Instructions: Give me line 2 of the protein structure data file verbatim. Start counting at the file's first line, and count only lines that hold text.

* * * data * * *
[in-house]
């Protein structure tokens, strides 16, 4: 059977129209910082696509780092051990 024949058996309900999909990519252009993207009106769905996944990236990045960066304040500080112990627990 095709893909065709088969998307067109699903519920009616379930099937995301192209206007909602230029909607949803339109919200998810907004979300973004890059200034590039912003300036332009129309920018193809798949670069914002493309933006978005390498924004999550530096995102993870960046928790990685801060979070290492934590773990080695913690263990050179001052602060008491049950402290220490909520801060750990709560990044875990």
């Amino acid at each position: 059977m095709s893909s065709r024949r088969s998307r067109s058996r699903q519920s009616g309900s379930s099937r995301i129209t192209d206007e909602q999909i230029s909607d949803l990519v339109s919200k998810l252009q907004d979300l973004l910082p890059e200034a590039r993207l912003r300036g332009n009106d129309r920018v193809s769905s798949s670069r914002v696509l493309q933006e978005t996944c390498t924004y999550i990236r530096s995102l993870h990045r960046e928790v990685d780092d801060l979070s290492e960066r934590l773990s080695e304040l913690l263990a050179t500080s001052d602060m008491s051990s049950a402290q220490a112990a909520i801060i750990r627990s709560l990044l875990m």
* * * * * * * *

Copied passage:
């Protein structure tokens, strides 16, 4: 059977129209910082696509780092051990 024949058996309900999909990519252009993207009106769905996944990236990045960066304040500080112990627990 095709893909065709088969998307067109699903519920009616379930099937995301192209206007909602230029909607949803339109919200998810907004979300973004890059200034590039912003300036332009129309920018193809798949670069914002493309933006978005390498924004999550530096995102993870960046928790990685801060979070290492934590773990080695913690263990050179001052602060008491049950402290220490909520801060750990709560990044875990």